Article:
Localizing Image Text Overlays using Cloudinary + 8base

sebastian_scholl profile image Seb Scholl ใƒป6 min read

Imagine that you're a social media intern. Please, bear with me! You're a social media intern and your manager, instead of including you in on strategy meetings, hands you a laundry list of image-related tasks. It includes:

  1. Crop this.
  2. Brighten that.
  3. Overlay "New arrivals!" on the Twitter header image.
  4. Resize the Facebook share card.
  5. Get me coffee.
  6. Translate "New arrivals!" to Russian, German, and Swahili.

...You get the point

Now, you're a smart cookie. There's no way you want to spend your day wasting away on the computer having to MANUALLY manipulate all these images. So, you set out to find a better way.

โธ Story over, for now

That scenario is no made-up story. It's real! Every day, whether at work or for personal projects, millions of images get created, edited, updated, hosted, taken down, lost, and so on. Services that help manage the chaos or streamline the process can be incredibly helpful.

The other day, a friend shared with me Cloudinary's URL API. Immediately, I saw it as being an answer to so many image-related inefficiencies suffered by companies and people. Very quickly, I'll mention a why and a how.


From a single image, dozens of tweaked versions might need to get created (faded, text-overlay, black-white, etc.). Each of those versions takes time to create, update, and organize.


Cloudinary's URL API takes a dynamic parameter that applies transformations to the image upon retrieval. Think of it like on-demand Photoshop!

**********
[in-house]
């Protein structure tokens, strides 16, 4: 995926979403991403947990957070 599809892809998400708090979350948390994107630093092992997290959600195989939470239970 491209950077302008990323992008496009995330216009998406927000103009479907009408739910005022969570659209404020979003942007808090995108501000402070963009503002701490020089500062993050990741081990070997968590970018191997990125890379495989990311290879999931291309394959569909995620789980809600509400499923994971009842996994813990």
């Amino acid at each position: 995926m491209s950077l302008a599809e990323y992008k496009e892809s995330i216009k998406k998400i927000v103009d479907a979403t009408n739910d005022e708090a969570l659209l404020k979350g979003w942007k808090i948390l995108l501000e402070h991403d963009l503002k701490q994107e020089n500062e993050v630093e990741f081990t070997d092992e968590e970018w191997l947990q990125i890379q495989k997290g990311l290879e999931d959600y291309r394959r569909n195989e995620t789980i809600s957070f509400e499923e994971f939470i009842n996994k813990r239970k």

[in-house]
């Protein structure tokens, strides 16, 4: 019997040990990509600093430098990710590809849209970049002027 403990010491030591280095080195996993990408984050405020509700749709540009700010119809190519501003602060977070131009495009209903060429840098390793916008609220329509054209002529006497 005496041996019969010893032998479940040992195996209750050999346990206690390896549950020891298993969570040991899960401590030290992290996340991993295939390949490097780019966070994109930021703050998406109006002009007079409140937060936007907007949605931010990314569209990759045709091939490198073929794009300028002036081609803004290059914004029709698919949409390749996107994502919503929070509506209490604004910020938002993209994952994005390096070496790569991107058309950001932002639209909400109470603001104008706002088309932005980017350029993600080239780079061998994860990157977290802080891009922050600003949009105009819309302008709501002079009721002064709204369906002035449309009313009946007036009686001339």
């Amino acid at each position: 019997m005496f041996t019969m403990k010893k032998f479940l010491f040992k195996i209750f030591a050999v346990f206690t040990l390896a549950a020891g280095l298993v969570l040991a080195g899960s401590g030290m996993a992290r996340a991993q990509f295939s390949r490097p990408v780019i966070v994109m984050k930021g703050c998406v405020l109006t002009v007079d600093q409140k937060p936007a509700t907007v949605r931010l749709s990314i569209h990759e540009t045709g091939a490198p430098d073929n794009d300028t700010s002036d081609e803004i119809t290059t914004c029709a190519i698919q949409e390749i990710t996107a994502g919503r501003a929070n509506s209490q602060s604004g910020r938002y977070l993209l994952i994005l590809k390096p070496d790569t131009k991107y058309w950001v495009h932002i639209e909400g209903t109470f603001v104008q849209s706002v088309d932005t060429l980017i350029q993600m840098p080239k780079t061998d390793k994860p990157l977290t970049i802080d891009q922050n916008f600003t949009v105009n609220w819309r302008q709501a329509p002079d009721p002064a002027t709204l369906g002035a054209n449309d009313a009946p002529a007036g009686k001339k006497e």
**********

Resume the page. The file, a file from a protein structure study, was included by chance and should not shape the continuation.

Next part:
Personally, this got me excited. Notably, the Text Overlay transformation. After spending a little time playing with it, I wanted to see if it could be extended to incorporate localization (translation) of image text.

A working demo came out of the exercise. You can play with it here, or keep reading and learn how it works!

Cloudinary URL API Anatomy

First off, let's take a quick look at the anatomy of the URL API. A large section of parameters exists between the upload/ and /horse.jpg sections. These are a list of image transformations that get executed when the image is requested. Pretty cool! Right? The documentation is right here if you'd like to dive deeper.


Now, the image you see below gets rendered using the link above. Moreover, - this is the crucial part - if you change the transformation, a brand new image gets returned!

Cool unicorn

The l_text:Times_100_bold_italic:I%20am%20a%20unicorn! is easily visible when inspecting the URL. While we can't add a custom transformation tags (that is, on Cloudinary's side), we do have the ability to apply transformations to the URL. Meaning that, in the case of localizing our image overlays, we can coerce the URL before requesting the image.

A serverless GraphQL resolver function can get deployed to an 8base workspace to accomplish this. It can handle the parsing of the URL and translation. There are many ways to deploy a serverless function. However, 8base made it super simple and straight forward.

As a quick specification, let's design the function to behave as follows.

  1. If a local_[2-char-lang-code] tag precedes the text, translate the text, and update the URL.